A blog post celebrating the beauty in the everyday. I have found this to be one of the most therapeutic things about blogging.

Enjoying a bit of sunshine out in the backyard today. Hanging the washing out on the line.

Enjoying some favourite regular rituals of
feeding the chickens.

collecting the eggs

shooing the chickens away from the vegies

and giving them a good talking to when they invade the sandpit!

What everyday rituals do you have?

Mind you, it doesn’t always happen so peacefully and many days have me racing to get the washing on and off the line so we can go out, or hanging the clothes all through the house over the ducted heating vents because it is too wet outside and children pulling them off the vent onto dirty floors well in need of a mop. This is why it is so therapeutic for me to see that sometimes it does work.

A quote I found the other day in The Divided Heart reminded me of why I blog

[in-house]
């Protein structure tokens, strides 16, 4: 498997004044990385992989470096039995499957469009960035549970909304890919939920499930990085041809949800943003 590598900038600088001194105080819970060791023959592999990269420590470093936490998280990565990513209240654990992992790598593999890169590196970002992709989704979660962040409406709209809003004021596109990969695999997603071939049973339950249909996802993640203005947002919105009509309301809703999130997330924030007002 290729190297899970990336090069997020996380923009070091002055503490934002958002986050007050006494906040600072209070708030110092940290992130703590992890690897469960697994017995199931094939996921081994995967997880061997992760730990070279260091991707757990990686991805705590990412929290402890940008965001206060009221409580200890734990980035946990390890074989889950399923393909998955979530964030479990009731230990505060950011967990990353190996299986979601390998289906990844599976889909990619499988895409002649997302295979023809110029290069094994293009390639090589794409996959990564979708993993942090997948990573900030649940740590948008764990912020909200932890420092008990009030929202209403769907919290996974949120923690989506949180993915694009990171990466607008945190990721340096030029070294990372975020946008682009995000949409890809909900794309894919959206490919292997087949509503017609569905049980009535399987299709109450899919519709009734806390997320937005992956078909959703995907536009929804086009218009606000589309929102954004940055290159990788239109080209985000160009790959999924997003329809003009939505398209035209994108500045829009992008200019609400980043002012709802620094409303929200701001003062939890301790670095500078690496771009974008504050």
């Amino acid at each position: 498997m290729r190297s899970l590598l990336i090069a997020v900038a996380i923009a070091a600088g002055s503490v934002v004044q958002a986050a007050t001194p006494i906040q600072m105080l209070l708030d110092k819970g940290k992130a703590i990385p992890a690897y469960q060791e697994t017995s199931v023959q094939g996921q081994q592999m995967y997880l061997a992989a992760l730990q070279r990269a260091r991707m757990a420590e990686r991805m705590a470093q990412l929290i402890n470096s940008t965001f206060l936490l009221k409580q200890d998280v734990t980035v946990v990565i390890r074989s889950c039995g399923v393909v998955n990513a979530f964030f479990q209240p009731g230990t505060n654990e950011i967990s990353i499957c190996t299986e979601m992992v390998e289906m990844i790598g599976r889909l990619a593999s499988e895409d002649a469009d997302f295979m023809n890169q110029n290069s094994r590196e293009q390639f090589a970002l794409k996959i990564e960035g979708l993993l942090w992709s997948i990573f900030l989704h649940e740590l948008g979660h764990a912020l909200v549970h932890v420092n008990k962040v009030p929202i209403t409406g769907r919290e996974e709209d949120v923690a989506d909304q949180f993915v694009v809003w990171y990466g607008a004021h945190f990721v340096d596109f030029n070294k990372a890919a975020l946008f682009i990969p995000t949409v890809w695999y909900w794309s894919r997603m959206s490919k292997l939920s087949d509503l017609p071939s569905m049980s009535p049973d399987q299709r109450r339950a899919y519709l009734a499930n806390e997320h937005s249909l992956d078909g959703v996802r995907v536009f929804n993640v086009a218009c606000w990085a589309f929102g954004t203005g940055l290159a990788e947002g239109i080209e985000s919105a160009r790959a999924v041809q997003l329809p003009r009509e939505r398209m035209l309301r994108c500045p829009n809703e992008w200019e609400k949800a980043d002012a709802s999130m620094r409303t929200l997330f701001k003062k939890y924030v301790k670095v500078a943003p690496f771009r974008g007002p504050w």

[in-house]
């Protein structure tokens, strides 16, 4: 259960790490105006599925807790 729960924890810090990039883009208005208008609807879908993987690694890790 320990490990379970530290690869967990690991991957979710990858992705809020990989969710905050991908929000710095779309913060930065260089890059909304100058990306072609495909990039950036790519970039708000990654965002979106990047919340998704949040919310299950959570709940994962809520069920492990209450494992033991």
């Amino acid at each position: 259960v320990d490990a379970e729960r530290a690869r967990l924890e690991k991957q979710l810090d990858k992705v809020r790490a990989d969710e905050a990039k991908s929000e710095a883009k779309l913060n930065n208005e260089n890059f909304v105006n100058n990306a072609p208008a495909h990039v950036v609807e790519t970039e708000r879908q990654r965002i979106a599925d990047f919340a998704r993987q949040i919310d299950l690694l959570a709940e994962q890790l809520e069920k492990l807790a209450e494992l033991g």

“If you want to really hear yourself, write. Because you will hear.”

It is important for me as I get bogged down in the everyday to find the snippets of sunshine amongst the rest. I can feel like everything is going into utter chaos, but I take one look at my blog and see all was well and I have created something (apart from a messy house) for at least 5 mins of the day.


In case you were wondering what these seed packets were for……

I have been making some DIY Alfalfa Sprout Kits to sell at a little market on the weekend. We have been making them for years. So very, very easy to do. You can make your own with a jar, a rubber band & a stocking if you are interested. I have used tulle as I think it works better. You can buy seeds from your local health food store or nursery. 1 tablespoon of seeds makes about 1/2 a cup of sprouts. My kids call them “worms” & they’ll only eat them when we’ve made them ourselves.
1. Put alfalfa seeds into the jar and cover them with 1-2cm of cool water.
2. Cover the top of the jar with the tulle and secure with rubber band.
3. Allow seeds to soak overnight, then drain off the water.
For the next few days, rinse the seeds in the morning and evening by covering the seeds with some water, swishing the seeds around, and draining them. Store the jar away from direct sunlight.